A suction - based breaching model for flood defence embankments subjected to overflow

  • Livia Adinolfi

Student thesis: Doctoral Thesis

Abstract

Historical and recent flood events demonstrated that, very often disastrous floods occurred due to the breaching of dams, dikes and levees resulting from the overflow induced by extreme weather conditions.The breaching process of flood defence embankment is generally gradual and comprises a series of time-dependent mechanisms that may lead to the final catastrophic failure, when a gap or a proper channel develops across the embankment allowing the inundation of the protected areas.The assessment of the performance of these geo-structures during extreme weather events is, therefore, essential for flood risk management and mitigation.In the last decades, the understanding of breaching processes improved consistently thanks to an extraordinary research effort. Laboratory and in-situ tests provided an in-depth description of the fundamental physical mechanisms leading to breach initiation and growth.In many instances, the final aim of these experimental investigation was the development of breaching models able to predict modes and times of embankment failures during overflow.Despite the latest achievements, there is a general agreement that the prediction power of the numerical models currently available is still unsatisfactory such that the application in engineering practice is so far very limited.In this work, a suction – based breaching model for flood defence embankment subjected to overflow was developed, starting from the observation that at the onset of overflow the soil constituting the embankment is usually in a partially saturated state.Based on this fundamental statement a new conceptual framework to interpret the different macro-erosion failure mechanisms is presented. For the first time, the focus is moved from soil erodibility and hydrodynamic forces on the coupled soil mechanics and hydraulic phenomena that can have a significant impact on breach formation during overflow.The conceptual model is implemented adopting traditional finite element methods available to study typical soil mechanics problems.Ultimately, a qualitative validation conducted against field experiments shows that the suction-based breaching model is a promising predictive tool capable of mimicking the large-scale erosion processes like mini-slopes failures evolving with time.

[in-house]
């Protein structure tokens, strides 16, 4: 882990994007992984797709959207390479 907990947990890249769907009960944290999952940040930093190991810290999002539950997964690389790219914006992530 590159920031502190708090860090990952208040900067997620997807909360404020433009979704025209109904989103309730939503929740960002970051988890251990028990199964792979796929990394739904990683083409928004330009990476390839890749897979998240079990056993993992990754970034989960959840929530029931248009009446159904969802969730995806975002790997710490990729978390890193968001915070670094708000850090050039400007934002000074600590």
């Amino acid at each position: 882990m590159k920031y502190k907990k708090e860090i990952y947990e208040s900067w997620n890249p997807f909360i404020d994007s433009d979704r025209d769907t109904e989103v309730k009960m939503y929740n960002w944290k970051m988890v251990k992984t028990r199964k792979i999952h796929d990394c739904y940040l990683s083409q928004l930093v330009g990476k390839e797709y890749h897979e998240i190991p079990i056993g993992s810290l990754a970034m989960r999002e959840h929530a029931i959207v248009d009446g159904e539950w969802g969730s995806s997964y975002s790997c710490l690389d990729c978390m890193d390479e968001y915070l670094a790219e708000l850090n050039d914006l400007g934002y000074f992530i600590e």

Date of Award24 Jan 2023
Original languageEnglish
Awarding Institution
  • University Of Strathclyde
SponsorsUniversity of Strathclyde
SupervisorAlessandro Tarantino (Supervisor) & Charles Knapp (Supervisor)

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